Bob’s Boy’s Plans for 2015

This year, I’m reading the entire New Testament. One chapter per day and five days per week. My blog will still be published on Tuesdays and Fridays, with frequent Sunday editions as always. In addition to commenting on the week’s Bible reading chapters, I will be working on growing in faith and in my relationship to the Lord. I hope that you will join me, and that you may be enriched in your walk with God, as I know I will be.

One of the books I am currently writing is about the subject of apologetics. I don’t know how long that one will take to write, as I am just beginning it. But my 2015 blogs will be sure to have much to say on Christian evidences and such, as a result. I am in the editing stages of publishing my 5th book on the Gospel of Luke. The title has been selected, and I will reveal it in this blog before publication.

Reading the New Testament in one year will certainly enrich your life. The average chapter in the New Testament is 30 verses (7956 verses divided by 260 chapters). I selected a chapter with about 30 verses and clicked the link to listen to a reader who reads it at a leisurely pace. It took 3 minutes and 37 seconds. Less than 4 minutes per day out of your life – five days a week – to enrich your life for years to come.

Join me this year, as we strive to get closer to the Lord and make a real difference in our lives,as we prepare for a home with Him!

 

Bible Reading Schedule for this month
Click here to read or listen to audio of this week’s chapters in Mark

/Bob’s boy
___________________

some images © V. Gilbert & Arlisle F. Beers

Please visit this site’s menu item “The Author’s Books” for info on the author’s books, website, and Facebook page.

All of my comments in this blog are solely my responsibility. When reading any commentary, you should always refer first to the scripture, which is God’s unchanging and unfailing word.

 

 

 

 

Advertisements

Prayer – Supplication

Prayer is the language

Prayer is the language (Photo credit: Lel4nd)

Earlier this year, we began a series intended to help us develop our prayer life, with an emphasis on the ACTS method of prayer in this article. As we have emphasized, there is no requirement for any set formula for prayer, but the method referred to by the acronym can be useful. The elements of prayer represented by the ACTS method are adoration, confession, thanksgiving, and supplication. Today we will focus briefly on supplication.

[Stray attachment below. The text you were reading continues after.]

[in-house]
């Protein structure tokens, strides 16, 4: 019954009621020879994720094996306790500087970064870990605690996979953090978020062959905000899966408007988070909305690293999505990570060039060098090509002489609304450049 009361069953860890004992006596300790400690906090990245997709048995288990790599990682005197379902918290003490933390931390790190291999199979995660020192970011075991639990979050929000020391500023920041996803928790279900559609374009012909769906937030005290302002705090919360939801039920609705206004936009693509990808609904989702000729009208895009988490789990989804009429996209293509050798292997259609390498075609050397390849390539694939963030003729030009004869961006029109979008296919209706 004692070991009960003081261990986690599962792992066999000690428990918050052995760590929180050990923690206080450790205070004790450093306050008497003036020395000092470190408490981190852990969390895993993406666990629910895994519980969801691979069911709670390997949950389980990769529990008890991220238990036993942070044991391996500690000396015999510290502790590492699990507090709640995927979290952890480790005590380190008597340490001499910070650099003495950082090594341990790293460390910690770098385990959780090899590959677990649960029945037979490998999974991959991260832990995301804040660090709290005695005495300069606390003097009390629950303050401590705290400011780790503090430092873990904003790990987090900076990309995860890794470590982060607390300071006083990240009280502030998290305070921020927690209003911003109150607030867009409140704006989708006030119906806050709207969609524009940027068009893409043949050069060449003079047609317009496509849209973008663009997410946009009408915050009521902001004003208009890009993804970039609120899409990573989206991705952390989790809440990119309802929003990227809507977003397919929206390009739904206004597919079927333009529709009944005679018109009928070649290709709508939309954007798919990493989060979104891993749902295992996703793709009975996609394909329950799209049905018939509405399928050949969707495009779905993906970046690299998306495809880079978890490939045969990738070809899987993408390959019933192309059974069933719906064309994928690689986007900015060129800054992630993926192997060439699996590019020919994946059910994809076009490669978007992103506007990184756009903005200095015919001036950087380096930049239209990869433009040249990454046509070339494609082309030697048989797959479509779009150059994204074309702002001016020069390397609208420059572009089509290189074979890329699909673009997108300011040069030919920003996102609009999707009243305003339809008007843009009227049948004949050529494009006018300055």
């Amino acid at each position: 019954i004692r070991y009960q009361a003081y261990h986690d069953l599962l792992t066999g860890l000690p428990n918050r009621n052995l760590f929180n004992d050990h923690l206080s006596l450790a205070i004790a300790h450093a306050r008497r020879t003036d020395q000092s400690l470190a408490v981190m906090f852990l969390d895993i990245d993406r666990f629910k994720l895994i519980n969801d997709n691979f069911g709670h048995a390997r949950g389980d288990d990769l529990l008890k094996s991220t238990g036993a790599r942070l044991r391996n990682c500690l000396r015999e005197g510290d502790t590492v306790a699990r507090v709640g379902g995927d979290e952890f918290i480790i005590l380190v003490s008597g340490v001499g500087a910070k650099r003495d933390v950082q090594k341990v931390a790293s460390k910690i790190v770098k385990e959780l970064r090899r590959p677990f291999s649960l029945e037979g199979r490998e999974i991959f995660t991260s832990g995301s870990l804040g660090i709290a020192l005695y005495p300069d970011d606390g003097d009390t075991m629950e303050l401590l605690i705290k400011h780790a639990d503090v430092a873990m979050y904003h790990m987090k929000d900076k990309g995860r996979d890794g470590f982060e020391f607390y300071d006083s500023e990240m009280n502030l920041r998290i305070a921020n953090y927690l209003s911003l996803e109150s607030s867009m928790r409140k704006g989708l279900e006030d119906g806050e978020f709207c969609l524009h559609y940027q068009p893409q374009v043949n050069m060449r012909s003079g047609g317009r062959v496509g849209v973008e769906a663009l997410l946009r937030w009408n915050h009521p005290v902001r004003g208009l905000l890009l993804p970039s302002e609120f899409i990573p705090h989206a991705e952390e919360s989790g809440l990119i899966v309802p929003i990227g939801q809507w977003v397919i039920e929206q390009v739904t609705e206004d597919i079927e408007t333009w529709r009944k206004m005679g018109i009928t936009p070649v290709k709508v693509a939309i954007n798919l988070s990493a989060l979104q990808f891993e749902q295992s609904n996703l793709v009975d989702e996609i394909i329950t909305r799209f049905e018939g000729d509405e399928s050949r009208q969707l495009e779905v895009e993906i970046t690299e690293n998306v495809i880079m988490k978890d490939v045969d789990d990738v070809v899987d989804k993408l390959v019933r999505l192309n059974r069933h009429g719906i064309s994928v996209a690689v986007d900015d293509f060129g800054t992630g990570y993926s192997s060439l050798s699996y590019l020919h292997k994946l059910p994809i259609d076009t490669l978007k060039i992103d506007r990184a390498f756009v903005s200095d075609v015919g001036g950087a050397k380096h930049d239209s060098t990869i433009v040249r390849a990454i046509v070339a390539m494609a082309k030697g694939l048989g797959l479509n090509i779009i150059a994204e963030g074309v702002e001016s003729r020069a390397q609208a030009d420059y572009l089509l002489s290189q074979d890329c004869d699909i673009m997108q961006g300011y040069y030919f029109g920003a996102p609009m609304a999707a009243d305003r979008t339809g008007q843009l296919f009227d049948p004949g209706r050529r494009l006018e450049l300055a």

Supplication is defined as “to ask for humbly or earnestly, to beseech or to make a humble entreaty to.” Philippians 4:6 says:

“Do not be anxious about anything, but in everything by prayer and supplication with thanksgiving let your requests be made known to God. And the peace of God, which surpasses all understanding, will guard your hearts and your minds in Christ Jesus.”

Another word for supplication that is often used is “petition.” Of course, one thing we do with supplication in prayer is to take our confession to the next logical step in asking God for his mercy and forgiveness. But these humble petitions are not only to be made by us for ourselves. Rather, most important is the use of supplication on behalf of others. Ephesians 6:18 says we are to be “praying at all times in the Spirit,awith all prayer and supplication. To that end keep alert with all perseverance, making supplication for all the saints.” It is one of the ways that we are commanded to encourage one another as in 1 Thessalonians 5:11 and Hebrews 10:25. Making supplication for others is one hallmark of a truly caring and dedicated child of God. For how can we love others as ourselves without praying for what they need most?

We’ll leave you with this simple prayer adapted from Psalm 50, in which David is grieving because of his great sin against the Lord:

Have mercy on my, O God,
according to thy great mercy;
according to the abundance of thy compassions,
blot out all my transgressions….
A sacrifice to you, O God, is a broken spirit,
a broken and contrite heart—
these, O Lord, you shall not turn away from.
I pray also, O Lord, for your tender mercy
for those among me who are grieving
for those who are in need of comfort
and for those who have turned away
from your loving arms.
Grant them, I pray, the blessing of repentance
and the strength which flows
from your boundless grace and love.